While diabetes can be deadly, the long term prospects for diabetics today is MUCH better than it was just a few years ago.
Long Term Prospects for Diabetics
I don't know if it's good news or bad news, but the long term prospects for a person with diabetes are not set in stone. If there is good news in this, however, it is that in many cases, the long term prospects are, at least in part, a matter of choice.
First, we must understand that there are many possible complications that come with diabetes. This is a given and must be dealt with.
Diabetics who are on insulin may experience a low blood glucose level, or hypoglycemia. Hypoglycemia can lead to several ill effects. In a few extreme cases, coma is possible. More commonly, at milder levels, muscle weakness or headache are common.
A condition known as diabetic acidosis may result from missing an insulin dose or as the result of infection or other cause. It can be life threatening. It's most common in Type 1 diabetes, but may possibly be experienced by those who suffer from Type 2 as well.
What happens is that insulin helps regulate blood glucose levels, but, at the same time, also plays a role in burning body fat. When someone's insulin level drops drastically, the body starts to burn fat to produce energy. This produces a characteristic ketone smell from the breath. The body tries to bring the situation under control by inducing rapid breathing. Unfortunately, that strategy can only succeed to a certain degree. The list of bad results from diabetic acidosis is too long to reproduce here, but they range from mildly uncomfortable to deadly.
Another condtion, long term, diabetic
retinopathy, a degeneration of the retina from damaged blood vessels, is another possibility. Kidney malfunction is also a problem, as the kidneys perform their function as a filter less efficiently due to gradual destruction of the glomeruli.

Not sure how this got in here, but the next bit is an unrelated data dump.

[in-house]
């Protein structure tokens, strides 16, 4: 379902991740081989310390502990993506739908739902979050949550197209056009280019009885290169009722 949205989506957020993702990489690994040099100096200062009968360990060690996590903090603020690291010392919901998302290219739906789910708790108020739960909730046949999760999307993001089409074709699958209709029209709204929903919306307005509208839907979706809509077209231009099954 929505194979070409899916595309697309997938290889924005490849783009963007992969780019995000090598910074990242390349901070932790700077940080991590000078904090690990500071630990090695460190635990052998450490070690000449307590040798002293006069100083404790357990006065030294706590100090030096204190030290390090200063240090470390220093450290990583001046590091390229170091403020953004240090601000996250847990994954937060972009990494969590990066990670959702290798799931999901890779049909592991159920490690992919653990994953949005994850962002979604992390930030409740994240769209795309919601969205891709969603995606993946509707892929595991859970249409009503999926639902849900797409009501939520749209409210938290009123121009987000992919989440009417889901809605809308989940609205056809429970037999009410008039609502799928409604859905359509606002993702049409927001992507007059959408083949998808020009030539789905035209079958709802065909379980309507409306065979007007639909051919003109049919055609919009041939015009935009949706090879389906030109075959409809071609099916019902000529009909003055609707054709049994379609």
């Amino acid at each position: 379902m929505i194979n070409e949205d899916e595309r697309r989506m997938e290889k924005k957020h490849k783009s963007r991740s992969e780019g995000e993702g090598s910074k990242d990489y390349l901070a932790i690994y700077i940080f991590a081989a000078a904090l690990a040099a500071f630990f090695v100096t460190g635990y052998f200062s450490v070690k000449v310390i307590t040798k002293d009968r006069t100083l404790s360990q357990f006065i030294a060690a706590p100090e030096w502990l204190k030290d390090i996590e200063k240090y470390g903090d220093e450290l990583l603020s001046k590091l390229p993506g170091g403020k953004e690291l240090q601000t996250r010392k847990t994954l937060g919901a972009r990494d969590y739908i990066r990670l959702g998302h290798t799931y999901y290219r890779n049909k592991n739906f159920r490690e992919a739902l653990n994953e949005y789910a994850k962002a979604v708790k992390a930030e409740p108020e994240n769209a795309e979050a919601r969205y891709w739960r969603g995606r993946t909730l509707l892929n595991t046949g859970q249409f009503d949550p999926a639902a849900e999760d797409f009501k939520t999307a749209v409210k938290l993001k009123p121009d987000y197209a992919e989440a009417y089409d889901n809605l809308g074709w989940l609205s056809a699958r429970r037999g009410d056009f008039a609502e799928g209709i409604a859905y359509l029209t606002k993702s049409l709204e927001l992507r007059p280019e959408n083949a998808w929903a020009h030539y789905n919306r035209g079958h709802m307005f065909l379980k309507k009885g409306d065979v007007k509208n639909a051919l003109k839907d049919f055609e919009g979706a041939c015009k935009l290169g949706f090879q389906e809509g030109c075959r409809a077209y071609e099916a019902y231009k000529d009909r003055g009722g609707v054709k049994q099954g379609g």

Sounds bad, huh?
Well, you might be happy to learn that, while they ARE possibilities if nothing is done about the condition, none of these events is necessarily inevitable...particularly today.
In the modern world of medicine, the possible long term effects of diabetes are pretty well known and there have been a number of strategies developed for dealing with them.
DO IT YOURSELF
In most cases, accurate and careful self-care is the first line of defense. This will keep glucose and insulin levels where they should be, along with keeping the body fit to deal with the rigors of any problems that occur. It helps greatly to keep blood pressure in check to avoid long term complications from high blood pressure.
While sensible lifestyle choices, including proper nutrition and regular exercise, are a great help, there are longer term prospects on the horizon. Type 1 diabetes is the result of lowered insulin production and Type 2 of inefficient use (insulin resistance). Insulin levels can be adjusted by means other than drugs or diet. While there are other types of diabetes, Type 1 and Type 2 account for over 95% of all chronic cases.
Beyond exercise, nutrition, and introduction of insulin, generally through self-injection, two possible ways of controlling diabetes are by means of gene therapy or organ transplant.
Organ transplant of a defective pancreas is a possible option for those who have Type 1 diabetes. As with other organ transplants, this is a serious procedure, and not for everyone. However, the surgery has come a long way over the past 30 years, as have many other types of transplant. There are also more effective immunosuppressive drugs to reduce the odds of rejection. Science never stops and some gene therapy techniques are being developed to eliminate even the need for that.
More than its role as an adjunct in aiding in immune system suppression, gene therapy can have an even more direct role in protecting against the negative effects of diabetes. Research presently being conducted is intended to correct autoimmune disorders, one type of which causes Type 1 diabetes.
Even Type 2 diabetes sufferers have hope as well.
In addition to other possible benefits, gene therapy holds out the promise of being able to adjust the efficiency with which the body uses insulin (insulin resistance), the major characteristic of Type 2. Gene therapy may be able to affect the gene that controls the production of insulin beta cells.
Research is active and ongoing in many institutions. Some of the best people in the world are working on these problems and there are excellent reasons to hope that in the years to come diabetes may be treated more effectively than today...or even eliminated entirely.
Long Term Prospects for Those Who Have Diabetes
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Page Updated 9:12 AM Monday, March 2, 2020